Earlier this week at the Cloud Connections conference, Amazon Technology Evangelist Jinesh Varia discussed the flexibility and agility that cloud computing can provide to enterprises and businesses that deploy it in his "The Cloud as a Platform" keynote address.

Varia touted the cloud as an ideal platform for a wide variety of use cases, from elastic, on-demand instances with fluctuating workloads to dedicated cloud instances that provide the enhanced security and regulatory requirements that some businesses require. (I've embedded Varia's presentation below.)

While the cloud is well-known as a provider of hosting services for web apps -- Varia pointed out that movie rental giant Netflix runs on Amazon services -- recent events serve as a reminder that cloud computing providers, much like internal IT resources, aren't infallible.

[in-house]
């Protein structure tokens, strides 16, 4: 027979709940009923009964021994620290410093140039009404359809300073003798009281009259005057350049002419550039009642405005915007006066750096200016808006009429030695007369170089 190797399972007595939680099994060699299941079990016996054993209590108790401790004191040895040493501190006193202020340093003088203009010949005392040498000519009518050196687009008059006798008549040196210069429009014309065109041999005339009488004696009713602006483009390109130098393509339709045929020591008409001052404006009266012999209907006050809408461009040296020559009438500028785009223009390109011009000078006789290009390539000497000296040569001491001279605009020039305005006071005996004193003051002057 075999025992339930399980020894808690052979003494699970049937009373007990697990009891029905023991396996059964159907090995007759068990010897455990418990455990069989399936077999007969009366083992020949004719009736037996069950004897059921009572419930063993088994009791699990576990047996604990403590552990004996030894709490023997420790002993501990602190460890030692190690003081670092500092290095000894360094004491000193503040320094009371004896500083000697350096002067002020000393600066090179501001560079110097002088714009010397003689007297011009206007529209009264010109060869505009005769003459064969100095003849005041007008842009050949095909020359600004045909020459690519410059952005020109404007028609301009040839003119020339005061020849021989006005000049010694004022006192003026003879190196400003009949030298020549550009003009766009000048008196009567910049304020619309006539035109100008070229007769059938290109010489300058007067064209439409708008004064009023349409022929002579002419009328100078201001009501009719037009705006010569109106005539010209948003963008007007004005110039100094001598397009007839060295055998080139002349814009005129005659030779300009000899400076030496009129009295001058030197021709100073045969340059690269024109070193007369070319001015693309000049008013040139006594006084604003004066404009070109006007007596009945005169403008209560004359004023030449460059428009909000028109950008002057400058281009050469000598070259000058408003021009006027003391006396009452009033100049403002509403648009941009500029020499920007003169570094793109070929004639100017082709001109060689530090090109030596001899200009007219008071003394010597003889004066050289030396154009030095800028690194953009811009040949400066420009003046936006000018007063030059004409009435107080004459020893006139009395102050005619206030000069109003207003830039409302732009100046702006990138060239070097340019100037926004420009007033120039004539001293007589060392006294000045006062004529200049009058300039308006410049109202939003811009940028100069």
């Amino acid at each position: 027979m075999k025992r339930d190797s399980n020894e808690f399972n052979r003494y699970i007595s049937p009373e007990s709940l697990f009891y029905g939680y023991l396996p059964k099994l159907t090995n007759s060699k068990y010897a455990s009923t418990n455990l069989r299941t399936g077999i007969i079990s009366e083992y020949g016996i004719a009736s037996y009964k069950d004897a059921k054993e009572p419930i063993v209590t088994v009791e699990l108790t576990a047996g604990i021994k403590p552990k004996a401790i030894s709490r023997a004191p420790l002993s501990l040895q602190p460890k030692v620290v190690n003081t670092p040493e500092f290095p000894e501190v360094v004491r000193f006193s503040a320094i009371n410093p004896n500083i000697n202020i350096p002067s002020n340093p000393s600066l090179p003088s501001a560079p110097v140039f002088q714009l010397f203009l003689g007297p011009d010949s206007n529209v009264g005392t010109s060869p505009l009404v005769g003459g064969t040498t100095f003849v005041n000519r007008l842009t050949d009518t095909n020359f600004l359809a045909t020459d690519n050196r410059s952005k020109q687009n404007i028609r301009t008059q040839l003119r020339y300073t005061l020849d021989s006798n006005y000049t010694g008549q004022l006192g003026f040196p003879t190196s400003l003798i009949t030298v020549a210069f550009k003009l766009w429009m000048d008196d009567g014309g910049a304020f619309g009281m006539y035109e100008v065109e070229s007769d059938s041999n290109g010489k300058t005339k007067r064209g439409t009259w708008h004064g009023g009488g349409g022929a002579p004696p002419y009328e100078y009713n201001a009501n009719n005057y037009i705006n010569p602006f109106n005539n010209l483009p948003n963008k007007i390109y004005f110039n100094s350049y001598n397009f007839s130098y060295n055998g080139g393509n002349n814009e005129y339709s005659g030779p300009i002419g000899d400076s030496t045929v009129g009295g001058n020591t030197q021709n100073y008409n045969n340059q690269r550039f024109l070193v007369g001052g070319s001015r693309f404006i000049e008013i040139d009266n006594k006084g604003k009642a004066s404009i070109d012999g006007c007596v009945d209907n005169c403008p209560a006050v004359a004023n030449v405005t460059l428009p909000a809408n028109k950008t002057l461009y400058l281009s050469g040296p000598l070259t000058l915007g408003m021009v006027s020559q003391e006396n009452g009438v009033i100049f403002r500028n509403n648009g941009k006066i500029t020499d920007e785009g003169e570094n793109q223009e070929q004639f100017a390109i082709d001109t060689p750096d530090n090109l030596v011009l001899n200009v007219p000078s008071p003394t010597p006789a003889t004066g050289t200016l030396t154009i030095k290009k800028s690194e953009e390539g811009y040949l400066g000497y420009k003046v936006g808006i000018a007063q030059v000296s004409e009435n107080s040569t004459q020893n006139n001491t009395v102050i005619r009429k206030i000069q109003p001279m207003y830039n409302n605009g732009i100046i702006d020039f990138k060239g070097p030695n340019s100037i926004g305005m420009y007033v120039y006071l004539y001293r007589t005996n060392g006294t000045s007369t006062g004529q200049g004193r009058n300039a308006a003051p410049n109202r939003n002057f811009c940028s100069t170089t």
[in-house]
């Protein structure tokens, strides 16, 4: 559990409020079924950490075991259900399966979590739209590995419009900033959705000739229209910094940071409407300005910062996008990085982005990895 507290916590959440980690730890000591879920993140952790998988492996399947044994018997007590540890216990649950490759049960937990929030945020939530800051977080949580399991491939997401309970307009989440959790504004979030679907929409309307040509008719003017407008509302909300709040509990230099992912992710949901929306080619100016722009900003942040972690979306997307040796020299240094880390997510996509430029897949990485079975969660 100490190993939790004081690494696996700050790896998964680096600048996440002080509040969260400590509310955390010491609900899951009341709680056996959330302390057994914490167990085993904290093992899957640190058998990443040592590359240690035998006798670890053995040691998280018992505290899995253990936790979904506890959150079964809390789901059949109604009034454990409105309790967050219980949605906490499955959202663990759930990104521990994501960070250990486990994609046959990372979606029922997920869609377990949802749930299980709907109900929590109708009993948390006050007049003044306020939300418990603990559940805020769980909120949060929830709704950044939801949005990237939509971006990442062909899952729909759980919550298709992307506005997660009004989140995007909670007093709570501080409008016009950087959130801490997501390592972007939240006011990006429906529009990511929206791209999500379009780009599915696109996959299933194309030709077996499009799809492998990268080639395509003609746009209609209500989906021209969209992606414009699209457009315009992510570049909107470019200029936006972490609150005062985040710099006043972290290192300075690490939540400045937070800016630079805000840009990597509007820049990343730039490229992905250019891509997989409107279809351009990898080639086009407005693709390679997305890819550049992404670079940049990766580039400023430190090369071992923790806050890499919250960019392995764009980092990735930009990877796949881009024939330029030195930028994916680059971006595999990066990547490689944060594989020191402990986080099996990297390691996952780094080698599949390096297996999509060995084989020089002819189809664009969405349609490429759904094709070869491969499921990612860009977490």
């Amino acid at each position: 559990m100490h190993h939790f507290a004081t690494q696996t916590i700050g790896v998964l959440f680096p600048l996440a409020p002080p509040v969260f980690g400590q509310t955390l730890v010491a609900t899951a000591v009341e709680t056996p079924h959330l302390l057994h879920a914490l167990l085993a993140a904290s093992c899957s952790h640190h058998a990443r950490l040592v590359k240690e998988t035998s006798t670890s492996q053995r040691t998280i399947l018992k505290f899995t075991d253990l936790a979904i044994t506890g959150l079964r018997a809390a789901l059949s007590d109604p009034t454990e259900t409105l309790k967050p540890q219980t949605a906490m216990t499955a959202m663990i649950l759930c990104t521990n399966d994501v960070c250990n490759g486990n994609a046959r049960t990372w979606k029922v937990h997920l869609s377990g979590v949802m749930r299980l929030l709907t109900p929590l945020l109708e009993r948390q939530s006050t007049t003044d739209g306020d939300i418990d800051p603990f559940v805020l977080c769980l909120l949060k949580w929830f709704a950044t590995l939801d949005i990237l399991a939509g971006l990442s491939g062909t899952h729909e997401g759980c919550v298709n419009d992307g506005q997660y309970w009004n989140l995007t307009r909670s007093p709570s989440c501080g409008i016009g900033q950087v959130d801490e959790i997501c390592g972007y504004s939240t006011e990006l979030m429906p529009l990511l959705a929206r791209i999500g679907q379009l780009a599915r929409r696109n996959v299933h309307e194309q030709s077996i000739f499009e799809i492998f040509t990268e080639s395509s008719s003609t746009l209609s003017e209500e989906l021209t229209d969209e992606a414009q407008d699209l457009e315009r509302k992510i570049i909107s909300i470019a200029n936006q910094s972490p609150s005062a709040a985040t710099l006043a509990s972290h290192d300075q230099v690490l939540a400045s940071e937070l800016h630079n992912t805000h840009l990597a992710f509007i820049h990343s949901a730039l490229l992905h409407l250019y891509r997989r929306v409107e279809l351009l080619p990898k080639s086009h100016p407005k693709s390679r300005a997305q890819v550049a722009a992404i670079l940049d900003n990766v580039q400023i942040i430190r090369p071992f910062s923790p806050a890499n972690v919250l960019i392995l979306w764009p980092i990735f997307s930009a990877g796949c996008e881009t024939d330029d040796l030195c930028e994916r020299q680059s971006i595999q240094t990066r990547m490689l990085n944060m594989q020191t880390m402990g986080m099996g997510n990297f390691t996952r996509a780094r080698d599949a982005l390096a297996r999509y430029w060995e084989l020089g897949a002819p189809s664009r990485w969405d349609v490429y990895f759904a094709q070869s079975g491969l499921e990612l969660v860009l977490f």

Some of Amazon's cloud services started experiencing intermittent problems on Wednesday the 20th -- according to the Amazon Web Services service health dashboard -- and some of those problems remained by the evening of Friday, April 22nd.

It's important to note that not all companies using Amazon web services were impacted by the problems, and Netflix continued to stream content as usual. But the outage did impact other companies that rely on Amazon's web services, including Quora, Reddit, and Heroku.

So should this have everyone running to the hills and abandoning their cloud IT ambitions? Cloud computing still should be considered a vital part of any business technology deployment decision, but it's clear that cloud computing is still in its infancy and the risks of failure can be very real (and in the case of some Amazon partners, expensive.)

Let me know what you think by commenting on this blog post or following me on Twitter.

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